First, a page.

5. Open-mindedness about food has nothing to do with being open-minded about anything else. I’m a very picky eater. I’m also someone who has tried to learn a large number of different languages, has changed several of my beliefs in response to scientific evidence, is very creative and loves learning about people who are different from me. Whereas I’ve met many people who pressure me to be less picky because they are too close-minded to accept that I don’t like something they like.
    6. Food is a minor part of most people’s lives. It’s laughably easy to fill the rest of your life with pleasure, curiosity and opportunities to learn about yourself. Plus, eating something disgusting isn’t pleasurable, and if it looked or smelled unappetizing before you ate it then it’s not really a big revelation either. And if you really want to learn about yourself, don’t try a new food – go to counseling instead. I’ve learnt a ton about myself from getting counseling.
    7. Inflexibility about food has nothing to do with being inflexible in any other area. Professor Umbrage was evil because her inflexibility led her to harm innocent children. No one is harmed if I politely decline a meal in favor of something I prefer.
    8. I don’t get pleasure from diverse foods. I have more taste buds than most people and my brain processes sensory cues differently. Besides, most people don’t take pleasure in noticing the sparkly floor of the bus or the way light moves through a prism. And yet they don’t seem to suffer from missing out on something I find very pleasurable.
    9. Personally, I think it’s more disrespectful to act like “you must eat this or I’ll throw a tantrum” than it is to say “I appreciate the offer, but no.” As for inconveniencing others, if asked, I’ll tell the person what food I like. If I wasn’t asked, I’ve probably brought something for myself, or I might eat some dishes but not others. If someone puts forth a lot of effort to make something without even discussing it with me, then they chose to inconvenience themselves. I’m no more obligated to eat their food than I am to pay a Squeegee kid.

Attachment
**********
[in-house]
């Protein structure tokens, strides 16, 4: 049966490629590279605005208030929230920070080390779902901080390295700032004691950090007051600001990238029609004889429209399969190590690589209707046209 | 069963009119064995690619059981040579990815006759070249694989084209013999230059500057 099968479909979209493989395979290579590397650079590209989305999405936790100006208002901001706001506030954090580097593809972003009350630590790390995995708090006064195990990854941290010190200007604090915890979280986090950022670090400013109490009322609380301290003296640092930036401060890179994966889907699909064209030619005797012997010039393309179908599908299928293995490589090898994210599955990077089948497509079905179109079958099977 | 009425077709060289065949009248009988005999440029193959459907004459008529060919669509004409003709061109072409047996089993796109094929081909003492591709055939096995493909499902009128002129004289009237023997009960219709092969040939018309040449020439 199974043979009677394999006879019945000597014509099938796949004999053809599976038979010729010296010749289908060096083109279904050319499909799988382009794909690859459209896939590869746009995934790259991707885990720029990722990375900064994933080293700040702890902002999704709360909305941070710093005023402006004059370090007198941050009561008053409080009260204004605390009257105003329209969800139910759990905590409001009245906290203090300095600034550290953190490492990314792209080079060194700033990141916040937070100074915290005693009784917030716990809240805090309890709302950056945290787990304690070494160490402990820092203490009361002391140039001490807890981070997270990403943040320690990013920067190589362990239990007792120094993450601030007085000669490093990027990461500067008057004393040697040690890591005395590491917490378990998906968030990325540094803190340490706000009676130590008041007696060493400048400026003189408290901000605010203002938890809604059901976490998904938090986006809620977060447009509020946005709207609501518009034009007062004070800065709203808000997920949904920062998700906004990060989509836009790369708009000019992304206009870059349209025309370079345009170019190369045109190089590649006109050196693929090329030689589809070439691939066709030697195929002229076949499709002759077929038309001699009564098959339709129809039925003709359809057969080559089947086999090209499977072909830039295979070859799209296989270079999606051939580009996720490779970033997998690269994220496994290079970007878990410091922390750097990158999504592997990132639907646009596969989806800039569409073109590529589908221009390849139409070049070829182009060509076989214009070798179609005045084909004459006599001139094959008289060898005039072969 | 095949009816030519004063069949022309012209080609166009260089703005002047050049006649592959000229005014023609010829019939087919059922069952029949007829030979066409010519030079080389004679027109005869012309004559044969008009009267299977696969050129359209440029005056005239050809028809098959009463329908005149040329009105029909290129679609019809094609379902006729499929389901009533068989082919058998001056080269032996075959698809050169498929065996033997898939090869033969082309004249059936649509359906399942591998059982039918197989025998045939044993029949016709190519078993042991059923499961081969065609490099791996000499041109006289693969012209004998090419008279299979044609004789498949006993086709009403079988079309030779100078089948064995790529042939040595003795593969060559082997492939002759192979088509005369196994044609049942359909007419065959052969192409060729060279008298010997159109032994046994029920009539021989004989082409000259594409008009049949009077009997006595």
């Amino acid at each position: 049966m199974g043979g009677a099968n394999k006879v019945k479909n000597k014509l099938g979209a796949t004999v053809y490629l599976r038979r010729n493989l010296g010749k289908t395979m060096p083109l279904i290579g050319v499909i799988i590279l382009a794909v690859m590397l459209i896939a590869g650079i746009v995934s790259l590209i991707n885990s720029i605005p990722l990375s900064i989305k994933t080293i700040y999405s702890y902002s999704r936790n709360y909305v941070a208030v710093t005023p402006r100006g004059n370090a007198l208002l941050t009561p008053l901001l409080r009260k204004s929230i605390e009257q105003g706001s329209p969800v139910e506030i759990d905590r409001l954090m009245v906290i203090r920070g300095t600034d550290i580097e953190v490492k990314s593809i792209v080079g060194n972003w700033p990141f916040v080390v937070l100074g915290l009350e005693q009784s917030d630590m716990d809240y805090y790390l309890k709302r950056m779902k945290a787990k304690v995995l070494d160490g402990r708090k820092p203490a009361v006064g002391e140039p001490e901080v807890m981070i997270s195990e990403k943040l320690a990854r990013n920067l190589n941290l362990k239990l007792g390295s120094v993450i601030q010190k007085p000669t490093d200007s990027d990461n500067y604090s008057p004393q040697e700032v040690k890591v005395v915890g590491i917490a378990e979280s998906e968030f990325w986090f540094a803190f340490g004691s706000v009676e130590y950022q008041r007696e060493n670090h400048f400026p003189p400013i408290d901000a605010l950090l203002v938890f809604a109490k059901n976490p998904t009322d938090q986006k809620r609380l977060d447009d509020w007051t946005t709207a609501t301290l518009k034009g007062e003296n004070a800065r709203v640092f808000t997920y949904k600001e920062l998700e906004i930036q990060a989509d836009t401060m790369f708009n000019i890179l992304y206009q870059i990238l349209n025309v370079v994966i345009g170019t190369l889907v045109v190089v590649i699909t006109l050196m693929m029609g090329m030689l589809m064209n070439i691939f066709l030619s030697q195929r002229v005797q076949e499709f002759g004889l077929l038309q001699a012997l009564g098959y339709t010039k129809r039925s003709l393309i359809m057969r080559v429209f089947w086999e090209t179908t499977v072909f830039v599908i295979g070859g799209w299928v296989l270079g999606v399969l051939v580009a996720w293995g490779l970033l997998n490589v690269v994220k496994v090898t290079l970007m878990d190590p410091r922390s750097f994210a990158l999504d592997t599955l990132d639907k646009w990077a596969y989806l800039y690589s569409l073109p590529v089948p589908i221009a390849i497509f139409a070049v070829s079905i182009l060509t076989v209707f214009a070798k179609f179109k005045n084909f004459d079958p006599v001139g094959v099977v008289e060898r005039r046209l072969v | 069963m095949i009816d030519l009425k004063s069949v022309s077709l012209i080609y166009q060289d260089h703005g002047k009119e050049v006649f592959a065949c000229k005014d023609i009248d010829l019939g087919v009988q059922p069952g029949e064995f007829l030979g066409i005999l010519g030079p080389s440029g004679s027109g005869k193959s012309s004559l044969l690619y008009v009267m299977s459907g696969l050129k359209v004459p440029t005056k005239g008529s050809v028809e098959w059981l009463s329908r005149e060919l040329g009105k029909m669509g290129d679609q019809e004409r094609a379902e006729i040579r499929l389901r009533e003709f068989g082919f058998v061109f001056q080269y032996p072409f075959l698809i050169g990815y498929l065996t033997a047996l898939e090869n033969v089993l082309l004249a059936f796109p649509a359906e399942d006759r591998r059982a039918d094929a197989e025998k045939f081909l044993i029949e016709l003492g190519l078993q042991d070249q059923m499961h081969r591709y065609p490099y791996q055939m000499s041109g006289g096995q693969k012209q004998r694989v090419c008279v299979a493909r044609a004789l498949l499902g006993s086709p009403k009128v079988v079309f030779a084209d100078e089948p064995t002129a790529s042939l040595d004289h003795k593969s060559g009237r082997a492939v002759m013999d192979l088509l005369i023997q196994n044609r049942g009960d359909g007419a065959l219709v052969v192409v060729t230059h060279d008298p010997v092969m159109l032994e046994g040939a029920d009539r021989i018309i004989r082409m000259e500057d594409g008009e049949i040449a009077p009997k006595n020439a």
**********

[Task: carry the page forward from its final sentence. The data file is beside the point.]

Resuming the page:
10. Again, eating something that tastes horrible is not enjoyable. And if my only opportunity for shared experiences with someone is by eating the same food as them, our relationship is pretty superficial indeed. I’d rather go somewhere interesting with them or learn something new with them, while eating whatever works for me.
    It’s only necessary to eat in order to fuel your body. All other benefits of food can be gotten from non-food experiences too. So why should we all seek out adventure in exactly the same way? That sounds pretty close-minded to me.

  2. You do realise people don’t “choose” to be a picky eater right? It’s an emotional and at points, anxiety issue. forcing picky eaters to change to your standards is like forcing autistic people to “stop acting out” at sensory issues.
    We’re not dishonering your ancestors when we say we don’t like a certain texture, calm down Karen.

  3. Of course there may be special circumstances for being a picky eater (as acknowledged at the end of the article), however some picky eaters were simply raised to be non-adventurous about food (i.e., it’s a learned behavior). This article simply points out the various pleasures that you can receive from foods if you are able to approach food with an open mind. I used to hate celery (probably because I did not grow up eating it). I didn’t like the smell, texture, or taste. I kept trying it every time I was offered. By the third or fourth try, I started to like it. Today, it is one of my favorite snacks (and I’m glad I gave it a fair chance). My mom did not like sushi. She kept trying it and today she loves it. I love sushi (and indeed would like to visit Japan to further experience their cusine, as well as their culture).

    This may not work for you, and that is ok, but, for some picky eaters, a change in mindset could lead to a pleasurable outcome.